Grapes may be answer to lower blood pressure: study

October 29th, 2008 - 3:13 pm ICT by IANS  

Washington, Oct 29 (IANS) Grapes could be a palatable, healthy way of fighting blood pressure caused by a salty diet, besides keeping the heart in fine fettle, an experiment on laboratory mice has suggested. A new University of Michigan (U-M) Cardiovascular Centre study has thrown up tantalising clues to the potential of grapes in reducing cardiovascular risk, inherent in phytochemicals, antioxidants in grapes.

The study was performed on laboratory mice, to study the effect of regular table grapes (a blend of green, red, and black grapes) that were mixed in mice diet in a powdered form, as part of either a high or low-salt diet.

They performed many comparisons between the mice consuming the test diet and the control mice receiving no grape powder - including some that received a mild dose of a common blood-pressure (BP) drug.

All the rats were from a research breed that develops high blood pressure when fed a salty diet.

In all, after 18 weeks, the rats that received the grape-enriched diet powder had lower BP, better heart function, reduced inflammation throughout their bodies, and fewer signs of heart muscle damage than the rats that ate the same salty diet but didn’t receive grapes.

The rats that received BP medicine, hydrazine, along with a salty diet also had lower BP, but their hearts were not protected from damage as they were in the grape-fed group, according to an UM press release.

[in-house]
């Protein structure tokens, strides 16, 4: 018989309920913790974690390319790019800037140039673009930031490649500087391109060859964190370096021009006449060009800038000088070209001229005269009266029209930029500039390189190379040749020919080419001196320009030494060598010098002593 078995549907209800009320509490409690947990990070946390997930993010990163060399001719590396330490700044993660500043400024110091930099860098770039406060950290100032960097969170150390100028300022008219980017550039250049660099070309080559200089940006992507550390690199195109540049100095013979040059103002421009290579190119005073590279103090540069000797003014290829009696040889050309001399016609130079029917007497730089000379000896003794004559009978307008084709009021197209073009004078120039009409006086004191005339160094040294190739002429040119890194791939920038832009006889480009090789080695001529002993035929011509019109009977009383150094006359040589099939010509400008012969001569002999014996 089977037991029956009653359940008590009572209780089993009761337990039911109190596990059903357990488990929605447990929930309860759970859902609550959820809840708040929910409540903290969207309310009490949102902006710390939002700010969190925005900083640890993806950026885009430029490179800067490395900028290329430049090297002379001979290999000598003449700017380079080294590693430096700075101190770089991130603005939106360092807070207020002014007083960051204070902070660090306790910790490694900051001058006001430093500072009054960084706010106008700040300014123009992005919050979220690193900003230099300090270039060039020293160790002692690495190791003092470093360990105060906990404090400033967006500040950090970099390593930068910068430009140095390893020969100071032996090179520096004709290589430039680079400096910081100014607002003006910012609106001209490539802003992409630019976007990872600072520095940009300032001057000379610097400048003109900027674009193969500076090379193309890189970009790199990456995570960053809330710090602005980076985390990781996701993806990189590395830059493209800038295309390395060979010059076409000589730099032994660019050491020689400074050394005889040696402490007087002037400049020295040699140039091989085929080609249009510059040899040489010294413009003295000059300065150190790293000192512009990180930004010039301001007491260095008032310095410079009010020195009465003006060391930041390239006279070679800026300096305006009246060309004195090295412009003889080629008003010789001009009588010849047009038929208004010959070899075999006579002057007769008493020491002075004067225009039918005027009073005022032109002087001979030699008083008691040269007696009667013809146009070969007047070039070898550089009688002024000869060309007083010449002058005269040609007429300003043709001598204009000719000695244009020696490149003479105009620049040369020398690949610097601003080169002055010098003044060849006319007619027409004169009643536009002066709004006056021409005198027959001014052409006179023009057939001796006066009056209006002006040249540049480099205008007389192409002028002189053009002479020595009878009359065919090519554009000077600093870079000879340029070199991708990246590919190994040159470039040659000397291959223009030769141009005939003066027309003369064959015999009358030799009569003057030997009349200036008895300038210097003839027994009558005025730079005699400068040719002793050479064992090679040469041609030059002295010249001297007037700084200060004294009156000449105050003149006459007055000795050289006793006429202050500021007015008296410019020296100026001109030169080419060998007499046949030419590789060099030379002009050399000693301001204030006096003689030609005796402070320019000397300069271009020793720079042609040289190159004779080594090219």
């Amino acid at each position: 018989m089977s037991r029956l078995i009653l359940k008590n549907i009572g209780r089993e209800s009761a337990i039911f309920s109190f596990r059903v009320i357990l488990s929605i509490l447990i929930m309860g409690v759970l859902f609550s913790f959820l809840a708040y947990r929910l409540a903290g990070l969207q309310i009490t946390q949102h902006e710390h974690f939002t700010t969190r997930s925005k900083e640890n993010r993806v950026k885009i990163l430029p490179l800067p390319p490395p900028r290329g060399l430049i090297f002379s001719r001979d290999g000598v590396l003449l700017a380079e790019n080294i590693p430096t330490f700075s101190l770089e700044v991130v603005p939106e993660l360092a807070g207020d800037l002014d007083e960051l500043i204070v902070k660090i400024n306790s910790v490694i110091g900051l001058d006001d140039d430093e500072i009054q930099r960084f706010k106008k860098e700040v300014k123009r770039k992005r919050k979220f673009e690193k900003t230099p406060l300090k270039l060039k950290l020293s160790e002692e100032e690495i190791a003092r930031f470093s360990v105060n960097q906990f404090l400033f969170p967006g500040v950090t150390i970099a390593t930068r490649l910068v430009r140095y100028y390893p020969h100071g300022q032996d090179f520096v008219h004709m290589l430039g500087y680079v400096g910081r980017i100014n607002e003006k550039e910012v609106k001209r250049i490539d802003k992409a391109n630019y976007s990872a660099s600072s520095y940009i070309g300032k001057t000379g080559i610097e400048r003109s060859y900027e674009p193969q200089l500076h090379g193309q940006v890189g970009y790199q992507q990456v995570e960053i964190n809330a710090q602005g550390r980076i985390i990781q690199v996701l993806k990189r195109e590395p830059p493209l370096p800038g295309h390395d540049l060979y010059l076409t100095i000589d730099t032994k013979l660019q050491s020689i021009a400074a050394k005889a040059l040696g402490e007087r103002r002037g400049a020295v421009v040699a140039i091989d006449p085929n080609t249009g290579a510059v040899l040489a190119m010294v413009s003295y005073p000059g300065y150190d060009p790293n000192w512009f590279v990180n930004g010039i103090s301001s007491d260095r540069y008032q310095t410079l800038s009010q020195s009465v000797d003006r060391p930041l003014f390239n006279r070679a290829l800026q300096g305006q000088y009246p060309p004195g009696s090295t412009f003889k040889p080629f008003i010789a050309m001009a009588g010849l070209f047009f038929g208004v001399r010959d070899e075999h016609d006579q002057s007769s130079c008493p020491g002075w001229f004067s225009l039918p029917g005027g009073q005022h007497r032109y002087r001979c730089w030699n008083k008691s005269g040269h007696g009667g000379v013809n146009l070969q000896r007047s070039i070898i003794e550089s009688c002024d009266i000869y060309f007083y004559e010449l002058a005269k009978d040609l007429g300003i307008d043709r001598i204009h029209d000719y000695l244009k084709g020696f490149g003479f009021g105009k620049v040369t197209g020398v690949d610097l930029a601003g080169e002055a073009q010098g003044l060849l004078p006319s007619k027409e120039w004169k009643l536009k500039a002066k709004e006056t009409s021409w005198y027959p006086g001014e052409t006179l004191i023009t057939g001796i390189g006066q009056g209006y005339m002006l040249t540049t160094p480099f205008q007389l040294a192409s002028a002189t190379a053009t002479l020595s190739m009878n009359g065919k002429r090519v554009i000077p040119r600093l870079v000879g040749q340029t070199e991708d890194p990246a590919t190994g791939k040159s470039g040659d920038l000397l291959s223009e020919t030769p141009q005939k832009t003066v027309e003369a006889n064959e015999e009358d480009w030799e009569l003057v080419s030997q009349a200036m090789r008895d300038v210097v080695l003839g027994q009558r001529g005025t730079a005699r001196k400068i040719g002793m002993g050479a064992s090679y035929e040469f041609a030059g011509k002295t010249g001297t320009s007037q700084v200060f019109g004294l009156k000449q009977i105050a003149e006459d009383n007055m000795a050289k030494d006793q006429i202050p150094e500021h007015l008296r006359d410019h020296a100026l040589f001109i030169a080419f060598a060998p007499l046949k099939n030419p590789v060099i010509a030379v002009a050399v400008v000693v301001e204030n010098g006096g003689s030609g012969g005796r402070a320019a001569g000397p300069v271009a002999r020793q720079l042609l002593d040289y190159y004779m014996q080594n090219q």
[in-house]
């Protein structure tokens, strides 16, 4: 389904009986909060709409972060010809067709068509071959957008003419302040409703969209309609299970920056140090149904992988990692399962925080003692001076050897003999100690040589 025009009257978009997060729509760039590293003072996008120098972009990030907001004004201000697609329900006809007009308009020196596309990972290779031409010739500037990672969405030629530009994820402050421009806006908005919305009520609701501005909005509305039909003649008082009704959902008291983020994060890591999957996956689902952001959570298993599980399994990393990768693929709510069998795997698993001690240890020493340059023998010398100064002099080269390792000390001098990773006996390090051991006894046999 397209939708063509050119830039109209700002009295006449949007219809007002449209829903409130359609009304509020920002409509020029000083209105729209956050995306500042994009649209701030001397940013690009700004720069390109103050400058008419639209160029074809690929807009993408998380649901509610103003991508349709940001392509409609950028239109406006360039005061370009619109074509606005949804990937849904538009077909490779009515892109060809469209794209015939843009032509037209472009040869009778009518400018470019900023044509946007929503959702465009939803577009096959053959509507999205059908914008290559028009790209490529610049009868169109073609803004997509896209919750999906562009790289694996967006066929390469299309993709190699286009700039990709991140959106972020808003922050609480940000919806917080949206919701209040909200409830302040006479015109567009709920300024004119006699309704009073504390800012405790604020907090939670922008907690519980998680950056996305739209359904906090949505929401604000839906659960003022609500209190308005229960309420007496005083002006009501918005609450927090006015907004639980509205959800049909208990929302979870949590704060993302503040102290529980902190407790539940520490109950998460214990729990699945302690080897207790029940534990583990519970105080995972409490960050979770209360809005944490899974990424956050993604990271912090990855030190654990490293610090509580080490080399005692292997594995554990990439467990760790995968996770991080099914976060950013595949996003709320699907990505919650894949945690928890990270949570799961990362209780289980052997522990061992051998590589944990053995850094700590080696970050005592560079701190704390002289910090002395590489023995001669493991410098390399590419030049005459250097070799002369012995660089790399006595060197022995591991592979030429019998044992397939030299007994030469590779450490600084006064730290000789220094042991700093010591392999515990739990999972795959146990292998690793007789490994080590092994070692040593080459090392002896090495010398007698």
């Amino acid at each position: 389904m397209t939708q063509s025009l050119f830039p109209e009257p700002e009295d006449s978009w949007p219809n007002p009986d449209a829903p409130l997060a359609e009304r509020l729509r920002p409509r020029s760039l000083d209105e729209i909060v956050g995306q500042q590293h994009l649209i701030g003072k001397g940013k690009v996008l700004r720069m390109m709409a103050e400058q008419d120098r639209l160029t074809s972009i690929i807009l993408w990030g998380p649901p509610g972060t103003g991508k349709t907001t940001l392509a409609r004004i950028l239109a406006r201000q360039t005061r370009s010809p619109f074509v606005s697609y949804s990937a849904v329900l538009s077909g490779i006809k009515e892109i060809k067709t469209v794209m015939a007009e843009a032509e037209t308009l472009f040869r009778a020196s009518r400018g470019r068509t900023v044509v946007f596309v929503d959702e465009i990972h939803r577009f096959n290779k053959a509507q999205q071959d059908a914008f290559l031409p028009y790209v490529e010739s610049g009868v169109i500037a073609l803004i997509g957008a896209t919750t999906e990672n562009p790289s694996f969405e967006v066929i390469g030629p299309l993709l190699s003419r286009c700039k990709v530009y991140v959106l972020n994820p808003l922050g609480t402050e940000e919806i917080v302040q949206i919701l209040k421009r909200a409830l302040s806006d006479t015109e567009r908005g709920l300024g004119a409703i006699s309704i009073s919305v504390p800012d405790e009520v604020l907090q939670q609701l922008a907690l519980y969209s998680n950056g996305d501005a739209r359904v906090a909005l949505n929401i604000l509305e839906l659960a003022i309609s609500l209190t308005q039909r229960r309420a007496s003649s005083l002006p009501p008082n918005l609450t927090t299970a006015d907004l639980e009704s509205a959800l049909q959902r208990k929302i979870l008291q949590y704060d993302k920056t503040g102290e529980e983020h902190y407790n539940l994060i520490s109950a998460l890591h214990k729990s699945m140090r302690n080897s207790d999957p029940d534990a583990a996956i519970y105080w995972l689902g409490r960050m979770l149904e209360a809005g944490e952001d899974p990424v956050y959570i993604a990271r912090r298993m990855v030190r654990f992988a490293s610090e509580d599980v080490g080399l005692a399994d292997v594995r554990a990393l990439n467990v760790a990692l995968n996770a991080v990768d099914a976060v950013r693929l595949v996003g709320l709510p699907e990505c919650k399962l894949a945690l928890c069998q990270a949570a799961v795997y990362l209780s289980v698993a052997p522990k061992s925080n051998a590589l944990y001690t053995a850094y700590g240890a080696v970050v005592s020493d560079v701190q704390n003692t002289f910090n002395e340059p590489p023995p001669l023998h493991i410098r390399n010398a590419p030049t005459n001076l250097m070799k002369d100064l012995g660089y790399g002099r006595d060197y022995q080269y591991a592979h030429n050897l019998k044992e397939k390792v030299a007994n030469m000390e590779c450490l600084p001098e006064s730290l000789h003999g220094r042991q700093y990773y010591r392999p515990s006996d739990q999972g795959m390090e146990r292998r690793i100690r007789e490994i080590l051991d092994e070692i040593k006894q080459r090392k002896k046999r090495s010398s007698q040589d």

Mitchell Seymour, who led the research as part of his doctoral work in nutrition science at Michigan State University said: “These findings support our theory that something within the grapes themselves has a direct impact on cardiovascular risk, beyond the simple blood pressure-lowering impact that we already know can come from a diet rich in fruits and vegetables.”

Seymour manages the U-M Cardioprotection Research Lab, which is headed by U-M heart surgeon Steven Bolling.

Bolling, who is a professor of cardiac surgery at the U-M Medical School, noted that animals in the study were in a similar situation to millions of Americans, who have high BP related to diet, and who develop heart failure over time because of prolonged hypertension.

“The inevitable downhill sequence to hypertension and heart failure was changed by the addition of grape powder to a high-salt diet,” he said.

These findings were published in the October issue Journal of Gerontology: Biological Sciences.

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